There will be different foods around such as cakes, biscuits and puddings, try and include them as part of your meals and snacks. If you are not sure how, then make a plan with your dietitian prior to Christmas about how these may fit into your current eating routine. And if you are not up to this stage in your healing and which to bring your own safe food - that is 100% ok too! 

If you are feeling anxious, talk to your friends/ support person/ family about this and ask for some extra support. Perhaps discuss this with them the week or day before how you plan on coping with these challenging meals and what they can do to support you.

Have a few distractions or nourishing activities planned for each day that can help to relieve anxiety and nurture you.

If one meal or day of the festive season doesn’t go to plan that is ok - move on and try again the next meal/ day. Remember that this is when ‘all or nothing’ thinking can creep in.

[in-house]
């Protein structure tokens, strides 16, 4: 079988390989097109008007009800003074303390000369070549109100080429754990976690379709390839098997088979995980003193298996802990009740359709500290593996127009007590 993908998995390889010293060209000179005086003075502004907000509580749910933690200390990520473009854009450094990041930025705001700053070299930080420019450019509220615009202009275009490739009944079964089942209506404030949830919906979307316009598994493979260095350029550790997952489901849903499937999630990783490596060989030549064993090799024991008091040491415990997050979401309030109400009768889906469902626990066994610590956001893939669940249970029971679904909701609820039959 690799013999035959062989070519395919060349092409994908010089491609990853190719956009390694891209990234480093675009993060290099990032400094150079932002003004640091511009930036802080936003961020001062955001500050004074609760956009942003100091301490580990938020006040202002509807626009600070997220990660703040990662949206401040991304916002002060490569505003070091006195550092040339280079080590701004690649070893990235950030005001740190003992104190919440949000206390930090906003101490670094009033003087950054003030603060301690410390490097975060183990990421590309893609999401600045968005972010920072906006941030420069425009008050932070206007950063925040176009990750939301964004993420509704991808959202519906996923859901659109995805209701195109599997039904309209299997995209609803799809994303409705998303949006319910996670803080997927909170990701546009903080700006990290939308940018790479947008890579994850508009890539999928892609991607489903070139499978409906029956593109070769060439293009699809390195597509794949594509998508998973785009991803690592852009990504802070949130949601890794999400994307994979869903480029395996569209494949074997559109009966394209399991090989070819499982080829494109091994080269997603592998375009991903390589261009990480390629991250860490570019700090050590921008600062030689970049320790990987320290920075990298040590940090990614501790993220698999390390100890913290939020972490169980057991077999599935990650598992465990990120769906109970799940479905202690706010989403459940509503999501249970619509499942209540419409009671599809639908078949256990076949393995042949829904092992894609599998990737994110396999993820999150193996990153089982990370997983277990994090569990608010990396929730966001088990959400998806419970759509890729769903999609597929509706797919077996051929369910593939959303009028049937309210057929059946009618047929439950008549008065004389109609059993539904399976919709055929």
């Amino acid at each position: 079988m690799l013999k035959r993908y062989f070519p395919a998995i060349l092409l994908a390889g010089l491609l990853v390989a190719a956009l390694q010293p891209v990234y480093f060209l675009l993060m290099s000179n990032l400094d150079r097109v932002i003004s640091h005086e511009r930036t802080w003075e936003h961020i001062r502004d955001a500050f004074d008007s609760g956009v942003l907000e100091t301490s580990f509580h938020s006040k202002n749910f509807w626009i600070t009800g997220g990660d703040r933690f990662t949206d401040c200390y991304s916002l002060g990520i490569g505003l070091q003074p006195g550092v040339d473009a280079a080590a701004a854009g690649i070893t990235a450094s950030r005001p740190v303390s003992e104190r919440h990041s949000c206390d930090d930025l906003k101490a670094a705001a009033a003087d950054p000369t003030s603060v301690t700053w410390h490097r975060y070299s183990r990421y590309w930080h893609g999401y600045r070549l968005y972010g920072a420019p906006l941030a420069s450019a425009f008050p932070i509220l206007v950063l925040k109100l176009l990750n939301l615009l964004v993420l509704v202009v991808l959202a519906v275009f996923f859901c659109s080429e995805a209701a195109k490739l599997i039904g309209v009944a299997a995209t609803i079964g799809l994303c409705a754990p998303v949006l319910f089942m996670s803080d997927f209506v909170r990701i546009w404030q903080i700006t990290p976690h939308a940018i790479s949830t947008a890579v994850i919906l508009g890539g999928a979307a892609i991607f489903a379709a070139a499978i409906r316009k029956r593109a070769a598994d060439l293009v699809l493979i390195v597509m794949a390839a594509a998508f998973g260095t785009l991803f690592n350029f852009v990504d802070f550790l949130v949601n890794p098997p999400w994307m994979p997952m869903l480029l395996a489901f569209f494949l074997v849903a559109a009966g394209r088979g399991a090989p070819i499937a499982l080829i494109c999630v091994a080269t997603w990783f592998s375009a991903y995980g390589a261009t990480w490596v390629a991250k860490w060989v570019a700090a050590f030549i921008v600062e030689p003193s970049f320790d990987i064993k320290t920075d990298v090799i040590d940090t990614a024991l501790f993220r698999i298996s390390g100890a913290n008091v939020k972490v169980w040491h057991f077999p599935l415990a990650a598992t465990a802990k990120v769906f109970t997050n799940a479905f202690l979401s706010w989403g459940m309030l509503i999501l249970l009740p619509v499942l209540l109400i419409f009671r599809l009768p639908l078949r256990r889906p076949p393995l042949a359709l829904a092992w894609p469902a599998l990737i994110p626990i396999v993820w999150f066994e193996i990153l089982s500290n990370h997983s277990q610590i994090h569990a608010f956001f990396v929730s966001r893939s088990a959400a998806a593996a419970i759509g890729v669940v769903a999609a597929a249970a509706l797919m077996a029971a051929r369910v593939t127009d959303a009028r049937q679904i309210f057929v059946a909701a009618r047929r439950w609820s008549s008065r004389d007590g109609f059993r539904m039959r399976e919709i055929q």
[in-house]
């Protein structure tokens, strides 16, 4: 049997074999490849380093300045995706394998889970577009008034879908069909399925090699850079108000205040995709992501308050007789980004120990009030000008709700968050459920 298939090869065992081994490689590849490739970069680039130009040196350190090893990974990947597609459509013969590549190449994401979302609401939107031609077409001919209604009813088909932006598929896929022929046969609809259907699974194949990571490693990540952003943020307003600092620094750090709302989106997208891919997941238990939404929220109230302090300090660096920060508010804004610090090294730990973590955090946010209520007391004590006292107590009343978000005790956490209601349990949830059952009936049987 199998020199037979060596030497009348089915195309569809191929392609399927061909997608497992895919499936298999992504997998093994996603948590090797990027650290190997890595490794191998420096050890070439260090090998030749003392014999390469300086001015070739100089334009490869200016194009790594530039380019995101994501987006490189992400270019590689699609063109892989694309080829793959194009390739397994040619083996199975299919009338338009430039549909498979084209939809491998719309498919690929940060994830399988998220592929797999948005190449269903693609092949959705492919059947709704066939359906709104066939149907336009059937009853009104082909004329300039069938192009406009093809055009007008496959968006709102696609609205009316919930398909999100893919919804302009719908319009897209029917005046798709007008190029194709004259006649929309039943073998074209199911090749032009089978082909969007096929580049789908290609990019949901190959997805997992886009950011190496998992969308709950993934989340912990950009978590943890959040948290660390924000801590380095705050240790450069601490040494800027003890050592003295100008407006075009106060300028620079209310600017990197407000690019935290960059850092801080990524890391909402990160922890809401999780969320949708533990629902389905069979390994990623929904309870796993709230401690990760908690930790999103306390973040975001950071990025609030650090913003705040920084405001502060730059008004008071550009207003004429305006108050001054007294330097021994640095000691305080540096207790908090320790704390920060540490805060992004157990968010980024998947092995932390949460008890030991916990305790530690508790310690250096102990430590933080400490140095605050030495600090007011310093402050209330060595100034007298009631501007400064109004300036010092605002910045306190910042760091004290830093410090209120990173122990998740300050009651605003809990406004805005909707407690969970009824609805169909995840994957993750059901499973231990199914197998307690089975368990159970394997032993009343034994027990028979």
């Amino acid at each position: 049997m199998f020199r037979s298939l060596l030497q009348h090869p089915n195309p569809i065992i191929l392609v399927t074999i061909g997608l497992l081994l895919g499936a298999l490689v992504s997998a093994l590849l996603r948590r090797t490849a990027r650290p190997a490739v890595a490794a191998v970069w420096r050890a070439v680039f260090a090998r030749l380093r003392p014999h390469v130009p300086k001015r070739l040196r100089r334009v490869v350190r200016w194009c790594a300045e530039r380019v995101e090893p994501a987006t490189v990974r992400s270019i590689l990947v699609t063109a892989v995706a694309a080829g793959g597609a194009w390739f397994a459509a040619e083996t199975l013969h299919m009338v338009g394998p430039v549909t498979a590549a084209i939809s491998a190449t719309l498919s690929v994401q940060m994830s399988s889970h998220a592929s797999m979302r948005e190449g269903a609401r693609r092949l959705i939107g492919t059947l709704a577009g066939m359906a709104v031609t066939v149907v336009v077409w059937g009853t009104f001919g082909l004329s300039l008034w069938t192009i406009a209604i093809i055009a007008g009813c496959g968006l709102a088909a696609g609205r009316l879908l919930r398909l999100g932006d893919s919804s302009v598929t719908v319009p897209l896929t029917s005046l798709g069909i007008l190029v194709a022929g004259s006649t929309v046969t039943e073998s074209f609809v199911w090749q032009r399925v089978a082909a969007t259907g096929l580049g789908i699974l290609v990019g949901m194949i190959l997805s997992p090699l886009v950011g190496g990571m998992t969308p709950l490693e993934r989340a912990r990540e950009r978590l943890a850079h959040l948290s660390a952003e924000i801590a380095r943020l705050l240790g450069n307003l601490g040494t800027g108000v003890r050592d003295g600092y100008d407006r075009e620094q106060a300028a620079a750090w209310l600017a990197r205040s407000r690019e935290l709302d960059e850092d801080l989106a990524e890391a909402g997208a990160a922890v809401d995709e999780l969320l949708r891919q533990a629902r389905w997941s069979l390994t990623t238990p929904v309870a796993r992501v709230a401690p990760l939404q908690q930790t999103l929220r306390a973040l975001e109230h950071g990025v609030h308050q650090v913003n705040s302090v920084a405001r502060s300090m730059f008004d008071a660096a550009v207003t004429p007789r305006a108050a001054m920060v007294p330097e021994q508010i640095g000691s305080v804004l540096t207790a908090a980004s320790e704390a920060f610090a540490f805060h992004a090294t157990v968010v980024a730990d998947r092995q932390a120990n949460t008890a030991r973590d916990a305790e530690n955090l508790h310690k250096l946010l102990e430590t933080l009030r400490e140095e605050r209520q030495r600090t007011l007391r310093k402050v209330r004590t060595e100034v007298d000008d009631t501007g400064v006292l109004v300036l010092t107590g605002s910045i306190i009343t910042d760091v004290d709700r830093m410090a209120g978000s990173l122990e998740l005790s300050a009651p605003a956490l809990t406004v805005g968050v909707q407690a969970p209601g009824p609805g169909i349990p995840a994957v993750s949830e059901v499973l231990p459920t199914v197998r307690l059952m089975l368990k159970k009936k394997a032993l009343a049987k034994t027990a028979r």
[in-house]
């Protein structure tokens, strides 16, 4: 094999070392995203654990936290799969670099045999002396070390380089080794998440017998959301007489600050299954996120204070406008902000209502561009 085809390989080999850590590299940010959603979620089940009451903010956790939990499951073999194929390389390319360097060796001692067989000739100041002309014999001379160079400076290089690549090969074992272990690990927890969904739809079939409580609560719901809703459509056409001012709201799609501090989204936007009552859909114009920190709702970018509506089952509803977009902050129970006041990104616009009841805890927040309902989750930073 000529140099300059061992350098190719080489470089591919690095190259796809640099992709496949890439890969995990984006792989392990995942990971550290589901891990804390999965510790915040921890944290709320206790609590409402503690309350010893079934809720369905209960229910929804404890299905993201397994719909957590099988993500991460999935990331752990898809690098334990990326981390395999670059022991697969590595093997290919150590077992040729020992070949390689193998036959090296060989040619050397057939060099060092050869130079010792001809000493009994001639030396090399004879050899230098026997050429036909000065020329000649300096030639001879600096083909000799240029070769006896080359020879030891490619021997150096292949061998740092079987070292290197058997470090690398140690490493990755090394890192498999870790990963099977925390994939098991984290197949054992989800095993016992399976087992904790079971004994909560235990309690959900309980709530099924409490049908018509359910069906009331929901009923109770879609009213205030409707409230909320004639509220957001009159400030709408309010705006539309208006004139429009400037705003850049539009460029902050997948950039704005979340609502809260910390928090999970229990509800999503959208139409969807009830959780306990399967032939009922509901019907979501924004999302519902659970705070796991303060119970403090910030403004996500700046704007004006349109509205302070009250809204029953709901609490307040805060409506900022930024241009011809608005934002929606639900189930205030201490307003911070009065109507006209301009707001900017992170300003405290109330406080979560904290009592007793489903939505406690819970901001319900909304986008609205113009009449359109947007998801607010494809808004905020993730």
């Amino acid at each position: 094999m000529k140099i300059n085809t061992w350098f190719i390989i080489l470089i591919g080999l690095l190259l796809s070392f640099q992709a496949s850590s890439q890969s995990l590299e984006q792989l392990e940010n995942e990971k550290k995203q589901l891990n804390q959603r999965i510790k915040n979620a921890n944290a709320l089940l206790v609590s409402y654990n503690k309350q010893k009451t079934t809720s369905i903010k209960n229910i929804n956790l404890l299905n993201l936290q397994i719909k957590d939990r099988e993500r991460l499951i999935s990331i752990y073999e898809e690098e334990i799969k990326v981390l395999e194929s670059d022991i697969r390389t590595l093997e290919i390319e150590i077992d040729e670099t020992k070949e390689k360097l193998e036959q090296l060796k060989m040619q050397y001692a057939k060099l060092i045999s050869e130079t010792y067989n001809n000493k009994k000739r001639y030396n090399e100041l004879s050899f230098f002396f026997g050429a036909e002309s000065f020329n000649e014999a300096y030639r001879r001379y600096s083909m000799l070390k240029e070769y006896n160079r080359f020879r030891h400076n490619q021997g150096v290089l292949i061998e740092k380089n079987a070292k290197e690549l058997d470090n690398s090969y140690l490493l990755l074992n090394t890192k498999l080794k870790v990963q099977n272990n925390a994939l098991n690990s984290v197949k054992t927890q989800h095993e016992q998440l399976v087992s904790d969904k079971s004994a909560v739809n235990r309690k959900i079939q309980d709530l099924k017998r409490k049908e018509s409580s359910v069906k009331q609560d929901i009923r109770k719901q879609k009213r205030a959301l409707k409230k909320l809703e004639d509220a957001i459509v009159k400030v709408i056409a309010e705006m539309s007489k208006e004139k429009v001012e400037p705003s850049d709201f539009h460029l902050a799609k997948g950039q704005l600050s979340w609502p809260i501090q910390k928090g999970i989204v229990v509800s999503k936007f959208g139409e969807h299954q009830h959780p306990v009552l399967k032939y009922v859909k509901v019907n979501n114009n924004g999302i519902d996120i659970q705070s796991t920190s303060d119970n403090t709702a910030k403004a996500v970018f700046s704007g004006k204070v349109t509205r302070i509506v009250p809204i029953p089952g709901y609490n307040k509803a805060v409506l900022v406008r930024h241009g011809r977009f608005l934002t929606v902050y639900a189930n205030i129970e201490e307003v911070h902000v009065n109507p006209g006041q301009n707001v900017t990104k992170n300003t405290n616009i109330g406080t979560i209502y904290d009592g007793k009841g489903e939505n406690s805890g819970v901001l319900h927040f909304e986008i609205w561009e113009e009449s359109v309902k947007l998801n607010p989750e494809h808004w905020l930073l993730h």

When you are feeling you have the capacity it may be helpful to reflect on what happened and try to learn from this. What could you do differently next time?  

Planning Ahead

Often on holidays we get the free time we crave and dream about the rest of the year – but for people who struggle to relax and sit still, this can be very difficult to manage.

The other thing that can often happen when there is time off from work and study is boredom!

If we aren’t occupied it can leave room for the negative thoughts to creep in – and this often leads to ruminating on these thoughts – and them growing overwhelming and out of proportion!

The most important thing to enjoying holidays is to plan ahead. Make a schedule of your mealtimes and food choices (if this is helpful) as well as the activities you plan to do in-between each meal and snack.

You don’t have to perfectly stick to the plan but it does mean you have an idea of what to do and that you have a plan to go to if you get stuck.

If this level of planning feels like too much you may plan distractions or activities to do at the times you feel most distressed - such as right after meals.

Maybe create a list of the things you would like to do in your time off - this may be a mixture of practical and enjoyable things. Nothing is too small to add to a list and it can be very satisfying to tick it off.